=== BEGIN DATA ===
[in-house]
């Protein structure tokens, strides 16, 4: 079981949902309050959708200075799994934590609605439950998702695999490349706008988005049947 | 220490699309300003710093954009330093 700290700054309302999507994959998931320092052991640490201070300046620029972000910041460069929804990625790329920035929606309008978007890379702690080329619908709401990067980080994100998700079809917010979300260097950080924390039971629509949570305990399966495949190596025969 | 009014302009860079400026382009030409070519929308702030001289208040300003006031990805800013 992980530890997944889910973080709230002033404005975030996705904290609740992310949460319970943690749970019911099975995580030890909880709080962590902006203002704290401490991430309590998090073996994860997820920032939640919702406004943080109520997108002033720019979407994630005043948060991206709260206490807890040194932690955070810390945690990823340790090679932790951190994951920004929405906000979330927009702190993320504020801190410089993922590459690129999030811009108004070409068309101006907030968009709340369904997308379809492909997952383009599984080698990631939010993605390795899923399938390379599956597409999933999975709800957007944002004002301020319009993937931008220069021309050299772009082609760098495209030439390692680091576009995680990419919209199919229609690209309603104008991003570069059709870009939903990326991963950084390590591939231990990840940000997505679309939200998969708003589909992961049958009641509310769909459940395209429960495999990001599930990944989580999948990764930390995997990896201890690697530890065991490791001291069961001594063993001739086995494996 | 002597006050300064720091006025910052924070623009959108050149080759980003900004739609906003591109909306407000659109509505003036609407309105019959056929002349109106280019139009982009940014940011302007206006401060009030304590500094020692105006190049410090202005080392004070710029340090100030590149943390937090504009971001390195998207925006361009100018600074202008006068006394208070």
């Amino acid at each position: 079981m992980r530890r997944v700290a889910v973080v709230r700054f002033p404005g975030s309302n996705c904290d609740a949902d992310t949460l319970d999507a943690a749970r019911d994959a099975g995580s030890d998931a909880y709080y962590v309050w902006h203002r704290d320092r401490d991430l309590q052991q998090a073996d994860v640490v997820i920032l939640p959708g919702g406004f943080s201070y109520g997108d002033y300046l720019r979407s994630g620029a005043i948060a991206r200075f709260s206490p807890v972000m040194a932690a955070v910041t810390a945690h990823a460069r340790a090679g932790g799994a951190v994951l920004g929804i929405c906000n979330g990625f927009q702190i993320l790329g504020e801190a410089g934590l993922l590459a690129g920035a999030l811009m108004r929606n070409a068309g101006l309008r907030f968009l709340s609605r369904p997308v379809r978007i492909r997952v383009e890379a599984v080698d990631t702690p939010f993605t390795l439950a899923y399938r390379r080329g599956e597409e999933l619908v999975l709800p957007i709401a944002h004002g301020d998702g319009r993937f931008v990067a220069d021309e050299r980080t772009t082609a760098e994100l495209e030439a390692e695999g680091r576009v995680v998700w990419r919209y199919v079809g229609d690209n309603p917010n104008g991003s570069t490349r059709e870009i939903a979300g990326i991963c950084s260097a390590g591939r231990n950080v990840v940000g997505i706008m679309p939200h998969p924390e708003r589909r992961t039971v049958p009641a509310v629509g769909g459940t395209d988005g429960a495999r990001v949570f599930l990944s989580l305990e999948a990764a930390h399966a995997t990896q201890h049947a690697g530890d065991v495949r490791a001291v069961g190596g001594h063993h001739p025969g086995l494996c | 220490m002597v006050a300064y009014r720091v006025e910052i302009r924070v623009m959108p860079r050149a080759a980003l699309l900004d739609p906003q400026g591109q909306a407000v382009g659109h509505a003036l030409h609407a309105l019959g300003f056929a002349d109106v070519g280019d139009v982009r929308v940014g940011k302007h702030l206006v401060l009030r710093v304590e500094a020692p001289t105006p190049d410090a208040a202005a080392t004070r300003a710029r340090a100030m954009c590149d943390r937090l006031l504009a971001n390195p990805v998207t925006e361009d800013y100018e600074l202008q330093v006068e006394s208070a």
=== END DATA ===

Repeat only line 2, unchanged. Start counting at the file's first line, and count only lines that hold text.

């Protein structure tokens, strides 16, 4: 079981949902309050959708200075799994934590609605439950998702695999490349706008988005049947 | 220490699309300003710093954009330093 700290700054309302999507994959998931320092052991640490201070300046620029972000910041460069929804990625790329920035929606309008978007890379702690080329619908709401990067980080994100998700079809917010979300260097950080924390039971629509949570305990399966495949190596025969 | 009014302009860079400026382009030409070519929308702030001289208040300003006031990805800013 992980530890997944889910973080709230002033404005975030996705904290609740992310949460319970943690749970019911099975995580030890909880709080962590902006203002704290401490991430309590998090073996994860997820920032939640919702406004943080109520997108002033720019979407994630005043948060991206709260206490807890040194932690955070810390945690990823340790090679932790951190994951920004929405906000979330927009702190993320504020801190410089993922590459690129999030811009108004070409068309101006907030968009709340369904997308379809492909997952383009599984080698990631939010993605390795899923399938390379599956597409999933999975709800957007944002004002301020319009993937931008220069021309050299772009082609760098495209030439390692680091576009995680990419919209199919229609690209309603104008991003570069059709870009939903990326991963950084390590591939231990990840940000997505679309939200998969708003589909992961049958009641509310769909459940395209429960495999990001599930990944989580999948990764930390995997990896201890690697530890065991490791001291069961001594063993001739086995494996 | 002597006050300064720091006025910052924070623009959108050149080759980003900004739609906003591109909306407000659109509505003036609407309105019959056929002349109106280019139009982009940014940011302007206006401060009030304590500094020692105006190049410090202005080392004070710029340090100030590149943390937090504009971001390195998207925006361009100018600074202008006068006394208070």